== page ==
You bought a machine knowing it had no optical drive. As a buyer, are you assuming you'll never need to install any additional software? It's like buying a car with a manual transmission and then bitching that you have to shift.
     
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Oct 10, 2009, 11:02 PM
 
Originally Posted by AKcrab View Post
You bought a machine knowing it had no optical drive. As a buyer, are you assuming you'll never need to install any additional software? It's like buying a car with a manual transmission and then bitching that you have to shift.
Stupid analogy.

Do you really think that having to install SL on a newly purchased Mac should be expected ?

-t
     
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Oct 11, 2009, 09:14 AM
 
Originally Posted by AKcrab View Post
You bought a machine knowing it had no optical drive. As a buyer, are you assuming you'll never need to install any additional software? It's like buying a car with a manual transmission and then bitching that you have to shift.
No, it's like buying a car and then finding out on delivery that there's "some assembly required" because it comes with an older-revision gearbox, but somebody was kind enough to deposit the newer one in the boot.
     
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Oct 11, 2009, 01:00 PM
 
Originally Posted by Spheric Harlot View Post
No, it's like buying a car and then finding out on delivery that there's "some assembly required" because it comes with an older-revision gearbox, but somebody was kind enough to deposit the newer one in the boot.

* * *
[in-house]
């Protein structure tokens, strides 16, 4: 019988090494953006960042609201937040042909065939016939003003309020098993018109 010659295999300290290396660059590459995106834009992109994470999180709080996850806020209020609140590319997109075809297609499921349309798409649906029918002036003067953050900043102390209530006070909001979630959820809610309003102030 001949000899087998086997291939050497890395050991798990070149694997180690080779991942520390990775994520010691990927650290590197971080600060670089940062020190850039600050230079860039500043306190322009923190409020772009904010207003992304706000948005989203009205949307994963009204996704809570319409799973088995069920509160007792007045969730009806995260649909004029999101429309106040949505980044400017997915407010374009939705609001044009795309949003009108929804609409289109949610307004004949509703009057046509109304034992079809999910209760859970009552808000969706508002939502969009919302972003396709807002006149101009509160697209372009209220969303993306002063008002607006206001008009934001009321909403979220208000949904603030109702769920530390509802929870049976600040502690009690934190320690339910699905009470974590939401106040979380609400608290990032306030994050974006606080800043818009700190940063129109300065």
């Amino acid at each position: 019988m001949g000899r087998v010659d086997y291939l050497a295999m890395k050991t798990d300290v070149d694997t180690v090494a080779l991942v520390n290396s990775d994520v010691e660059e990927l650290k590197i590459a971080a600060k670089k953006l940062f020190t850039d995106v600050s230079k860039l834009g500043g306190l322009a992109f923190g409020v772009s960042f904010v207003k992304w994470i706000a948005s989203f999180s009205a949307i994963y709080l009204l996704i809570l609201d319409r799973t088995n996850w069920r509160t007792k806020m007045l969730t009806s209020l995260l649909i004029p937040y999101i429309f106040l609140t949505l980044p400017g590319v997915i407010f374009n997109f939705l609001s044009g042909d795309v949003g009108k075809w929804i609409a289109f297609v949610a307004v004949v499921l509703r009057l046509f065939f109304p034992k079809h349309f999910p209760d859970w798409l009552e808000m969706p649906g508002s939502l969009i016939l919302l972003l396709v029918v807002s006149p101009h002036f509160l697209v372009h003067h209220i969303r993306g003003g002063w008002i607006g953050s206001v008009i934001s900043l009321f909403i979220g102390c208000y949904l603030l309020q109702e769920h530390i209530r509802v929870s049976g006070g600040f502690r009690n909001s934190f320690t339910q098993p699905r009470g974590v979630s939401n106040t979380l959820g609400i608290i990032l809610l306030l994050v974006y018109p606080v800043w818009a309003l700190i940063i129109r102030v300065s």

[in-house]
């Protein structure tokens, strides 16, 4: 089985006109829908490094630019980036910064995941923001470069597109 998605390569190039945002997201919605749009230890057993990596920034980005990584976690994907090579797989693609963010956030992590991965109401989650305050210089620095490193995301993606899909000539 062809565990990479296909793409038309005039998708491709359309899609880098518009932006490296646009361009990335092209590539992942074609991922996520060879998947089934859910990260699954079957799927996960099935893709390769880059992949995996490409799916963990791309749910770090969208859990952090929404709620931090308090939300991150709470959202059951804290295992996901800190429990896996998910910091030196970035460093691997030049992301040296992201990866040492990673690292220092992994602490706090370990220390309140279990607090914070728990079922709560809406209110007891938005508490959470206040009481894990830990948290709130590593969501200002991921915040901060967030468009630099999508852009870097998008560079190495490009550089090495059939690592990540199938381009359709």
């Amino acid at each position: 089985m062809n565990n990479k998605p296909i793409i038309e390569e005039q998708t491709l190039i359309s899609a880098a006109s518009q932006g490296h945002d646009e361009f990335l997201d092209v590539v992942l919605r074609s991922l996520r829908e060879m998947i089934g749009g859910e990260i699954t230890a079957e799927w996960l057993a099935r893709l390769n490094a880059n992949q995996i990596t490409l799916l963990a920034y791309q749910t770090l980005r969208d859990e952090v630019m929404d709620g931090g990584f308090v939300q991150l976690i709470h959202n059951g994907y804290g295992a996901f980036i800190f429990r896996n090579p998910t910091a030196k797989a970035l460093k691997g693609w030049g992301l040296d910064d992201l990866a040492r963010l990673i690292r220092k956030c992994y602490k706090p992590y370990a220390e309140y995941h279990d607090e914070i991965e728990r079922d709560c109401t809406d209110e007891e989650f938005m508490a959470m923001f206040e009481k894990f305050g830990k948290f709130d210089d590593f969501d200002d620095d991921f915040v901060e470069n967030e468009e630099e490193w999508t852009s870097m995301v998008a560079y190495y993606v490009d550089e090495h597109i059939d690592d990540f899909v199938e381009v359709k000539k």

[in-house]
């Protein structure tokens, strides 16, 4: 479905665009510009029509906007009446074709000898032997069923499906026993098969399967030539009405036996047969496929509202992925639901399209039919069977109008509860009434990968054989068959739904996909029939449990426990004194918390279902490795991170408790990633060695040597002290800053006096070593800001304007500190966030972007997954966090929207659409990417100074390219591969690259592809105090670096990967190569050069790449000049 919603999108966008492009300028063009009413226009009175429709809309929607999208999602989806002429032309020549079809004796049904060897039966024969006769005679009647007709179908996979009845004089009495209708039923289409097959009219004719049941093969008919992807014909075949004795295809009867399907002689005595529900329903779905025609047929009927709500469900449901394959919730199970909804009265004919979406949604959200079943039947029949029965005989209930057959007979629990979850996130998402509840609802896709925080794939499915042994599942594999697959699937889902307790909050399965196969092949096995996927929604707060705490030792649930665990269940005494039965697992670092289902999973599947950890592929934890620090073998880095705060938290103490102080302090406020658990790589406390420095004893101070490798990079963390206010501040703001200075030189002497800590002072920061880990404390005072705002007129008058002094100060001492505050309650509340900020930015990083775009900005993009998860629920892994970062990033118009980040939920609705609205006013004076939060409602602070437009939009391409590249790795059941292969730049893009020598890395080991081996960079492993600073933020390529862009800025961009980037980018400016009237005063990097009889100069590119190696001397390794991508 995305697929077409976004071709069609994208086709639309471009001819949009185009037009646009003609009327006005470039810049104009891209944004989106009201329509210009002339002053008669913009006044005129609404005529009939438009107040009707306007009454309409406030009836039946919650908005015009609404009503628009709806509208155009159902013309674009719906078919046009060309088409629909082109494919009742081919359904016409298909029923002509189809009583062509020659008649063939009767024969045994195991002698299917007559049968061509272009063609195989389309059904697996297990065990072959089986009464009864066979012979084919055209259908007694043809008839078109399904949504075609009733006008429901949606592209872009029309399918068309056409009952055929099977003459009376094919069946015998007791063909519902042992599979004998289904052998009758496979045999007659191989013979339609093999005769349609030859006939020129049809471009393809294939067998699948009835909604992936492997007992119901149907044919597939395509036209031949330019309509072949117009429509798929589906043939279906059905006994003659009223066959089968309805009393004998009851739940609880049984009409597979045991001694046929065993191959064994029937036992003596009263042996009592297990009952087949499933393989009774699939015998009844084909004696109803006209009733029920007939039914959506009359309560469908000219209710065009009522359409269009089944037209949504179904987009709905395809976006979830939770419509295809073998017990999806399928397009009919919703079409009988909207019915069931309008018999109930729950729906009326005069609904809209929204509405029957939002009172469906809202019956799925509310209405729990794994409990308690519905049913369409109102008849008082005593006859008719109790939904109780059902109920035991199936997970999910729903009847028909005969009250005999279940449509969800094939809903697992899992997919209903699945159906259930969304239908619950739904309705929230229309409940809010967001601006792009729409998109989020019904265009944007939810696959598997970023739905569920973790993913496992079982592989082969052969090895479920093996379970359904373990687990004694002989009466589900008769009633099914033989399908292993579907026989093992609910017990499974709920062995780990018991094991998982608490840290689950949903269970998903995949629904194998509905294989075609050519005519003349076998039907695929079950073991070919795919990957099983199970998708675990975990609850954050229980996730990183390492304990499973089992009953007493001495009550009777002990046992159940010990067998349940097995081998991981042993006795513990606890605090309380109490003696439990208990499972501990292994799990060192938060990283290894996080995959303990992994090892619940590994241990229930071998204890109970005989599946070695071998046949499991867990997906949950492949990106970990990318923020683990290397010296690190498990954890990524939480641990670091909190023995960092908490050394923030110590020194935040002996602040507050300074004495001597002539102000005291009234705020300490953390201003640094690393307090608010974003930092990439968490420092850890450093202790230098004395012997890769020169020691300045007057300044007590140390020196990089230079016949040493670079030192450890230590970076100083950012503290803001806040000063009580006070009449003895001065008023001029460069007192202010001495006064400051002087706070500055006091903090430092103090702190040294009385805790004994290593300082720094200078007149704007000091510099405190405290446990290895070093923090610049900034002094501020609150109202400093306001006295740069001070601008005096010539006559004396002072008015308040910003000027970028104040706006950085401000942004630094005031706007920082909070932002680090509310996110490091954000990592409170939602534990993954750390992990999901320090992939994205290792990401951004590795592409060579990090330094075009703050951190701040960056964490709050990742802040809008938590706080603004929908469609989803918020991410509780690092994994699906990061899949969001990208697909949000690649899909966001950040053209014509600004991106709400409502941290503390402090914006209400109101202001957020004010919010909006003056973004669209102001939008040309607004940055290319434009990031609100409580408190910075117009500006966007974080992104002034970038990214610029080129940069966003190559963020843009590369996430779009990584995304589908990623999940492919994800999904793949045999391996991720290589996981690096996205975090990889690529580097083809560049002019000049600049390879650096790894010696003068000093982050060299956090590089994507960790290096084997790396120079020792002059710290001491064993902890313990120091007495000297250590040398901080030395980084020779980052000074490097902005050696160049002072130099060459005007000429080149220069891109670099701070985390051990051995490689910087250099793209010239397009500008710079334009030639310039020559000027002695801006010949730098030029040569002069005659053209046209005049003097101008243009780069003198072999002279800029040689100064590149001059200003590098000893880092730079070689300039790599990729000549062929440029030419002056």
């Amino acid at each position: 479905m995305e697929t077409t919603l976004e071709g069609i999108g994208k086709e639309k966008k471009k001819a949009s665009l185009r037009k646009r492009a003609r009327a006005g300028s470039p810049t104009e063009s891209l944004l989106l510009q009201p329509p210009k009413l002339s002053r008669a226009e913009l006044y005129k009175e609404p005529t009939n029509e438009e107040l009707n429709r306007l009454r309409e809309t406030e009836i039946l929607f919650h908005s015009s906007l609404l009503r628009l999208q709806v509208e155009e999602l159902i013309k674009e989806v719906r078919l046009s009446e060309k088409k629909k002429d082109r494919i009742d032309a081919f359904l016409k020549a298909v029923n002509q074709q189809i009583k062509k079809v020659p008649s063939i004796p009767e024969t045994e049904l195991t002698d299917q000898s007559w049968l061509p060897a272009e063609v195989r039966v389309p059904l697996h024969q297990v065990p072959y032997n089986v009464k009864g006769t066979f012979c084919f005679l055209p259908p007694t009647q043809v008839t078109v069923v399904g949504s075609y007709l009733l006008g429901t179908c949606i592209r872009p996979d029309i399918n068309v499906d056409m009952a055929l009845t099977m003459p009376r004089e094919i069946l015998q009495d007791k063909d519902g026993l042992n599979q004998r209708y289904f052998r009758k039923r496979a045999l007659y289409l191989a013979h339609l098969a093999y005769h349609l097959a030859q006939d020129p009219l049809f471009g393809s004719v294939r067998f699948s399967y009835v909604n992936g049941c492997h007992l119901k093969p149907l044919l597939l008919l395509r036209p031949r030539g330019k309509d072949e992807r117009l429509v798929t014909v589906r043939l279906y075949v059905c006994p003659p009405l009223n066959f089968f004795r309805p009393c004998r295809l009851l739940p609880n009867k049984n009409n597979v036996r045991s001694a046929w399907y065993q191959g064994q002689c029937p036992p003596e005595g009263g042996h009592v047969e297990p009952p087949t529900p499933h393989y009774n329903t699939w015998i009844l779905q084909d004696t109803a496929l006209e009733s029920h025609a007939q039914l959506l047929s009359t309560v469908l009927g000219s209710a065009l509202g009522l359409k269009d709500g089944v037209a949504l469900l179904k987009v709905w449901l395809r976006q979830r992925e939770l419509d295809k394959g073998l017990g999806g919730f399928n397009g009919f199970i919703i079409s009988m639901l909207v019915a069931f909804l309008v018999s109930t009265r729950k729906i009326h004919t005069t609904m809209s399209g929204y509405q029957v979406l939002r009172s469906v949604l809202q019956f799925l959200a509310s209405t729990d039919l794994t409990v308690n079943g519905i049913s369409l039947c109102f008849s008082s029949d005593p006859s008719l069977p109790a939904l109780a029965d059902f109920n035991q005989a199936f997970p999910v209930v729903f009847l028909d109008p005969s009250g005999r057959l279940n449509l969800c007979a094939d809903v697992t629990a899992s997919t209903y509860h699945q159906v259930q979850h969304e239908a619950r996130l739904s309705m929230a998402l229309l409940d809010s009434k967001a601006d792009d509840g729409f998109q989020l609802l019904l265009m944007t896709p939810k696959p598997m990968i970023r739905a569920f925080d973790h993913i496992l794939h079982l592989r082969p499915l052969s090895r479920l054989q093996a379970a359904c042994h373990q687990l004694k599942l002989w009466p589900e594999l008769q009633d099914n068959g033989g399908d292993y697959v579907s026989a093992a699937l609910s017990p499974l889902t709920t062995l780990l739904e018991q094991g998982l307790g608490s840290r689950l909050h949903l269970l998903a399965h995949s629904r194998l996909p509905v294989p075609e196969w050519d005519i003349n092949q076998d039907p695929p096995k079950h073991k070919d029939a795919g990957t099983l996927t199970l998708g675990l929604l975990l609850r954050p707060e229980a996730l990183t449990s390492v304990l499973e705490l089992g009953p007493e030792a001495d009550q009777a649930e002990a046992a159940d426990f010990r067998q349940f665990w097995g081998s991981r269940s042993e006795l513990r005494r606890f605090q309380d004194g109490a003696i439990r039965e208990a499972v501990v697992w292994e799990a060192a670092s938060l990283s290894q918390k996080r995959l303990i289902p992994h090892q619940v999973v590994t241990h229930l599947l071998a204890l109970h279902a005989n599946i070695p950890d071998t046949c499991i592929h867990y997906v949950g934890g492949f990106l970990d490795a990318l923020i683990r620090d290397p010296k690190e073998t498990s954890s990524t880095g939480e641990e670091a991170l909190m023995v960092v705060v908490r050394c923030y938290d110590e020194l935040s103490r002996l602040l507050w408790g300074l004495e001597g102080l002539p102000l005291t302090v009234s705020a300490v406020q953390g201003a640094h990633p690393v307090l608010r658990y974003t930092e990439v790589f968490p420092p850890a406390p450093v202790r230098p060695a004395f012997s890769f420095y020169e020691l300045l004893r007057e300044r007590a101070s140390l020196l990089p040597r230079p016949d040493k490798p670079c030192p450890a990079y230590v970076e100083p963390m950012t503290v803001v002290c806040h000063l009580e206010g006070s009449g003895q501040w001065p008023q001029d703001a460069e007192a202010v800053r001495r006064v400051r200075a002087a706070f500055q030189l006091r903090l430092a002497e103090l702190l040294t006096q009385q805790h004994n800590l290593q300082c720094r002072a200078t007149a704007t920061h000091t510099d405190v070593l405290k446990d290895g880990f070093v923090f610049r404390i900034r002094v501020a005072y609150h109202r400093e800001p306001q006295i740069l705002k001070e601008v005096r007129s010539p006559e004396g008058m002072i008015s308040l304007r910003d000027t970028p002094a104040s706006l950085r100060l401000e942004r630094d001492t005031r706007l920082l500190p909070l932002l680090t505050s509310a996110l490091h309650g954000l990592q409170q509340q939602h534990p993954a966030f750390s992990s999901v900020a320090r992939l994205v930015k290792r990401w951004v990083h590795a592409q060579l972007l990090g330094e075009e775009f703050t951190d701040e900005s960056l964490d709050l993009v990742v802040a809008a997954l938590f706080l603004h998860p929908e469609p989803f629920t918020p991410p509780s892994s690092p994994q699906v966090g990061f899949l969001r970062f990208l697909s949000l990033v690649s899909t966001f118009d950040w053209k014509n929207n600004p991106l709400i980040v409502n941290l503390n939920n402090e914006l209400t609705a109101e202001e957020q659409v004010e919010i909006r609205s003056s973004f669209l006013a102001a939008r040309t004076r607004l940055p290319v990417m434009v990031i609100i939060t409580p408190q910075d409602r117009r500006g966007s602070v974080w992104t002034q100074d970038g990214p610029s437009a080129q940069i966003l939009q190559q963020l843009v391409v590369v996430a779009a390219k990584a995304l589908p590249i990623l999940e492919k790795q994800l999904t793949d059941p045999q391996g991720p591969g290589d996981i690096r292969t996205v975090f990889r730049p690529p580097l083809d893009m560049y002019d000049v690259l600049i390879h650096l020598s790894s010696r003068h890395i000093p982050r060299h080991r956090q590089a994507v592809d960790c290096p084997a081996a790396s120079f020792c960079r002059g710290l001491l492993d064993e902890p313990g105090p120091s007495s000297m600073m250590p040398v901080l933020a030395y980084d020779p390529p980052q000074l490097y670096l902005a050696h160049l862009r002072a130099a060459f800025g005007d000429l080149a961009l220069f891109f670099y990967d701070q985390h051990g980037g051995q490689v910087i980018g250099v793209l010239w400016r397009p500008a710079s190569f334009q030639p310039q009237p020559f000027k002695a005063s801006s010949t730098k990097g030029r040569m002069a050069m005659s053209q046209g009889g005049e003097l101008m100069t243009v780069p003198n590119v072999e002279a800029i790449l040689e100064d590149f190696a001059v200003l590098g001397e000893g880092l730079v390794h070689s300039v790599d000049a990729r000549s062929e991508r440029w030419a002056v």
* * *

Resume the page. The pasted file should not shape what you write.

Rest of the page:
Tesla?
     
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Oct 11, 2009, 03:28 PM
 
Teslas are delivered in an incomplete state?

Or are you thinking Super 7, which is available - at a considerable discount - as a kit?
     
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Oct 11, 2009, 04:03 PM
 
Simon, if you are still attending this post, why would you want to do without the optical drive on the MBP? And I love freuding's idea of USB stick. Cheap and easy! Apple, are you listening?
     
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Oct 11, 2009, 04:23 PM
 
The reason you're not likely to see the OS distributed on a USB stick is because they tend to be one to two orders of magnitude more expensive than optical media. This is the main problem that prevents us from ditching optical drives, at least at the present time.

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Oct 11, 2009, 04:51 PM
 
I'd prefer discs for 10.5 and 10.6 to be included.
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Oct 11, 2009, 07:31 PM
 
USB sticks may be more expensive than a blank DVD, but not by much. Wholesale cost on 8 GB USB sticks are about $3-$5.

I would suggest Apple make a bold move, and, to start with, give the user choice. You can buy the USB stick version or the optical version. And what better way to introduce the industry to software coming on a USB stick than including that with the MBA?